I am adding a look at three stages of initiation today-what follows is a slightly amplified version of certain points in 'Lightning Tree'-so you may have read a varient here before. I apologise if it is depressing reading, in the next few weeks i will add a succession of additions that lift the picture somewhat! if you are already conversant with these thoughts please skip- but i'm still getting alot of letters asking about the below:


SEVERANCE: In western culture we are actually experiencing an addiction to severance. We sever from relationships, jobs, friendships, towns, ideas about our societal identity. What was once seen as reassuring permanence can often been seen as potential stagnation. The once heavily ritualised act now seems an oddly contemporary form of dislocation, almost familiar, accepted.
Whether an at-risk youth or CEO, this stage has often created less distress than anticipated. Whilst loss of status still appears to disarm, the process of walking away from the established has often appeared less dramatic then one might assume. At first.
In everyday society, the genuine grief attached to severance can be deflected in many ways; in a bottle, new relationship, application for job, keeping those eyes firmly fixed on a new horizon. When we think of attention deficit disorder we see an illustration of this fractured nature, an inability to sustain long, unbroken, committed concentration.
However, when you experience Severance in the context of a rite-of-passage, this deflection is not encouraged. Even in the days before the wilderness fast, an initiate would sit fully in the emotional impact of having left the familiar-to have actually ‘died’ to a former stage. The common thread between participants is actually a tangible grief that, a grief that is often curtailed or suppressed in their everyday life. At this stage there is often a desire to make ‘right’ some element of their life that had ignored. Often letters are written (even on the side of a mountain), and sent to an ex-lover or employer, teacher, friend or enemy. So a rite-of-passage such as a Vision Quest involves a ‘dropping down’ into emotional terrain connected to severance that generally society is uncomfortable with: ‘pull yourself together!’.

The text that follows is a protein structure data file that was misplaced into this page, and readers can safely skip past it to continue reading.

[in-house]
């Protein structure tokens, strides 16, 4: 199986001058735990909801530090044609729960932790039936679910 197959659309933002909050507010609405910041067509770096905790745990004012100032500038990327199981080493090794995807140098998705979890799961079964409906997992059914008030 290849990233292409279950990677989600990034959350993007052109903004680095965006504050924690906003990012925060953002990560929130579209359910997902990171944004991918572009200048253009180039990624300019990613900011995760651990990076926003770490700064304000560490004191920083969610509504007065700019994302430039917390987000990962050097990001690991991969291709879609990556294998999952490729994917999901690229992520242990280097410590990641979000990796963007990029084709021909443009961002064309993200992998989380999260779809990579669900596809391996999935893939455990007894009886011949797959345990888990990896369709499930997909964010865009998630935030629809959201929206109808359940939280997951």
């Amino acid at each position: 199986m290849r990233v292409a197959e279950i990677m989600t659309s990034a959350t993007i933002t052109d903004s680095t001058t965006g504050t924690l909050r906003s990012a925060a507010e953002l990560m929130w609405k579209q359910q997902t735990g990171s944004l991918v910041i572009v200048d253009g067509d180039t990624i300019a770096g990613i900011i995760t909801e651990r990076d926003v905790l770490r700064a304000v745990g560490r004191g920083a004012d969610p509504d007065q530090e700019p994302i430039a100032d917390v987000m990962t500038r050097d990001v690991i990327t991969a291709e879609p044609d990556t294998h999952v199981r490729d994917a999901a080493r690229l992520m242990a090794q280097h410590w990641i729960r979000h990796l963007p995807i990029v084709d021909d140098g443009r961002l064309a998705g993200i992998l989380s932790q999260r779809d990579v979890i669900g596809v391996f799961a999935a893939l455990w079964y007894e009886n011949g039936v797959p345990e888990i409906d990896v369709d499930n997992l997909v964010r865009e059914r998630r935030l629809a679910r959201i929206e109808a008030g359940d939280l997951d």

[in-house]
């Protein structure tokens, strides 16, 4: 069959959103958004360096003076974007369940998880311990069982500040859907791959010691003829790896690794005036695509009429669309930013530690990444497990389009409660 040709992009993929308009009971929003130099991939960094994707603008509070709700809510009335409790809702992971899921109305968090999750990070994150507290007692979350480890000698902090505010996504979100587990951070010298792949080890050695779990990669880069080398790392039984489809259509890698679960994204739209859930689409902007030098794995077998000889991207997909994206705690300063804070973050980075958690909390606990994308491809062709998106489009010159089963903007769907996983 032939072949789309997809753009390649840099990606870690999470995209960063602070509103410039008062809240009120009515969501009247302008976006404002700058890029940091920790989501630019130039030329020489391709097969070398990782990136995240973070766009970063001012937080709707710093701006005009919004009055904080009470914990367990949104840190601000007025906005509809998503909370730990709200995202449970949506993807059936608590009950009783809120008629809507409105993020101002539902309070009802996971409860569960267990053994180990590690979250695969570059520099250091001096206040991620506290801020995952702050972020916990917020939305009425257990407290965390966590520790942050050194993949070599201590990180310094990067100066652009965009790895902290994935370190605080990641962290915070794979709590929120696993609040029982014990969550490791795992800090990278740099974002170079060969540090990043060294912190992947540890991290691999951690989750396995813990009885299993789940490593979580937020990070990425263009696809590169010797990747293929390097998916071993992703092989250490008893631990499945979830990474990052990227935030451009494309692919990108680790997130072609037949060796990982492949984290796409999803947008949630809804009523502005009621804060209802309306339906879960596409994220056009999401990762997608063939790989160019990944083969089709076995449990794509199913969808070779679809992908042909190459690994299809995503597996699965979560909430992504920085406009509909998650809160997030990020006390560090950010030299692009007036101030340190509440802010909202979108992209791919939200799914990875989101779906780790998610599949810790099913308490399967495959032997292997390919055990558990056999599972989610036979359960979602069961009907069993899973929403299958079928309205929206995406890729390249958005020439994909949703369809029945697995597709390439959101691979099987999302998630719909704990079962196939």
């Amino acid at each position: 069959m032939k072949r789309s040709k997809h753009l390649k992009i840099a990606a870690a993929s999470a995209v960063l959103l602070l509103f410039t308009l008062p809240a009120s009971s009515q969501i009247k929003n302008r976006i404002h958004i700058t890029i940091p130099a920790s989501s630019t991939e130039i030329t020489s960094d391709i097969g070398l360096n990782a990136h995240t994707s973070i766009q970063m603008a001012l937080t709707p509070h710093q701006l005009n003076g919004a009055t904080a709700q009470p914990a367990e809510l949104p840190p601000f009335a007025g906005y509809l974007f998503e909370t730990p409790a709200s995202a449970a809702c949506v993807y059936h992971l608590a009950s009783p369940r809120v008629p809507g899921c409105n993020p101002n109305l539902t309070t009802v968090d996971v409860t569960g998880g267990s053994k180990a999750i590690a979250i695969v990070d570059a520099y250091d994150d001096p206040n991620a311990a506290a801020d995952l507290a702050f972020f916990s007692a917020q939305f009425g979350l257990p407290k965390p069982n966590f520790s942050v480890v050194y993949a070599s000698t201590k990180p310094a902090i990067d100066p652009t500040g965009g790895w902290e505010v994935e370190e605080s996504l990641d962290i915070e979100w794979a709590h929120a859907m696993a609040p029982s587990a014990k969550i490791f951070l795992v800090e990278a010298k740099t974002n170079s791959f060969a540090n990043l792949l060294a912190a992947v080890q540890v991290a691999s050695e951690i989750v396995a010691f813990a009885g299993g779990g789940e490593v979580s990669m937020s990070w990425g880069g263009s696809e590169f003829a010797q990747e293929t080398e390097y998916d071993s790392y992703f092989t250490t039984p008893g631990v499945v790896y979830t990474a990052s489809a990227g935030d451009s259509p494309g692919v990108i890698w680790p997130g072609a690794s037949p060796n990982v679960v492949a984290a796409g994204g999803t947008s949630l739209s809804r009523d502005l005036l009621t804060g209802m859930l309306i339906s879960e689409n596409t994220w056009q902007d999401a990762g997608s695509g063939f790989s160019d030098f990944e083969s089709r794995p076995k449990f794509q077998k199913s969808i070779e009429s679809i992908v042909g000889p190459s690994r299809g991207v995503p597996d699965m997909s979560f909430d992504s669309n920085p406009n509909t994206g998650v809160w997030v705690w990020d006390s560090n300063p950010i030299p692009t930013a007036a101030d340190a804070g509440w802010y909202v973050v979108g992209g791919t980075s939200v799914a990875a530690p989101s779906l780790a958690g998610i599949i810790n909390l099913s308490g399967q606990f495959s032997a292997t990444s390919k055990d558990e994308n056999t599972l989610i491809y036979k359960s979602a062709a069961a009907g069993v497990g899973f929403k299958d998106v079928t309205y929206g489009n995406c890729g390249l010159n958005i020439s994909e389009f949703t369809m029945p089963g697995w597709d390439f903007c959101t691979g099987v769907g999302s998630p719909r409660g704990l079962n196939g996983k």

The dazzling speed in which information is now presented to us engenders this sense of rapid movement . The days of watching a band develop of several albums or even decades is usually over; we are deluged by wave after wave of new contenders eager to grab our attention. There is little to be loyal to, except the alter of progress.
So culturally our experience of Severance is radically different to how it was one hundred and fifty years ago. You will not be ostracized till death; it is now generally financially possible to dwell in a very contemporary form of isolation. This is not a luddite cry for a return to tribe mind, but awareness of the darker side of the search for individuation. When there seems to be so little to hold on to, when religion has collapsed or frozen into fundamentalism, when previous generations are viewed with suspicion, when our main point of reference is our peer group, then there seems to be little incentive to stay with anything for long. So fundamentally the shock of Severance is gone-for many it has become habitual.

THRESHOLD: Practical experience of this process has shown that it is still possible to have a profound opening in nature; relationship to tribe or so-called primitive societies are not essential for this part of the process. Any individual, deprived of certain staples and put into a ritually held disorientation, can open up to the time honoured fruits of the experience. With Vision Quests, the focus is not on cultural costume or mythic inflation but a whittling away, a search for a certain ‘core’ of you. It is kept empty of any ethnic affectations, but seeks some universal ground of being that is ageless.